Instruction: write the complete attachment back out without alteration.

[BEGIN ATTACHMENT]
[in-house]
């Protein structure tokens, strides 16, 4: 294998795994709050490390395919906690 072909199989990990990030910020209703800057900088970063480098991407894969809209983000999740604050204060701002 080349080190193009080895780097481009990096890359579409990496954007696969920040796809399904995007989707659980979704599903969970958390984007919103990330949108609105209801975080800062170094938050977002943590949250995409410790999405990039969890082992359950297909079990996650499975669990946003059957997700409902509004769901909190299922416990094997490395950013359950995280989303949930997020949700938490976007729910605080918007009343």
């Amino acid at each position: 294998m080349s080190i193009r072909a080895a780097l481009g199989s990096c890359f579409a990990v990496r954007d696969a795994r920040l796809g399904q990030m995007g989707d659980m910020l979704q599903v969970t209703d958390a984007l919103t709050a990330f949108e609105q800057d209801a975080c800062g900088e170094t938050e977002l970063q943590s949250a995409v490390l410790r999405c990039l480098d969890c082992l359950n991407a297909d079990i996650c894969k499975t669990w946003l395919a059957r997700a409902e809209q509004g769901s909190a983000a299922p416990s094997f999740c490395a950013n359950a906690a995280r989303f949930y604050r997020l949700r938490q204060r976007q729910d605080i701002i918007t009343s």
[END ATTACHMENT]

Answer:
[in-house]
């Protein structure tokens, strides 16, 4: 294998795994709050490390395919906690 072909199989990990990030910020209703800057900088970063480098991407894969809209983000999740604050204060701002 080349080190193009080895780097481009990096890359579409990496954007696969920040796809399904995007989707659980979704599903969970958390984007919103990330949108609105209801975080800062170094938050977002943590949250995409410790999405990039969890082992359950297909079990996650499975669990946003059957997700409902509004769901909190299922416990094997490395950013359950995280989303949930997020949700938490976007729910605080918007009343």
């Amino acid at each position: 294998m080349s080190i193009r072909a080895a780097l481009g199989s990096c890359f579409a990990v990496r954007d696969a795994r920040l796809g399904q990030m995007g989707d659980m910020l979704q599903v969970t209703d958390a984007l919103t709050a990330f949108e609105q800057d209801a975080c800062g900088e170094t938050e977002l970063q943590s949250a995409v490390l410790r999405c990039l480098d969890c082992l359950n991407a297909d079990i996650c894969k499975t669990w946003l395919a059957r997700a409902e809209q509004g769901s909190a983000a299922p416990s094997f999740c490395a950013n359950a906690a995280r989303f949930y604050r997020l949700r938490q204060r976007q729910d605080i701002i918007t009343s």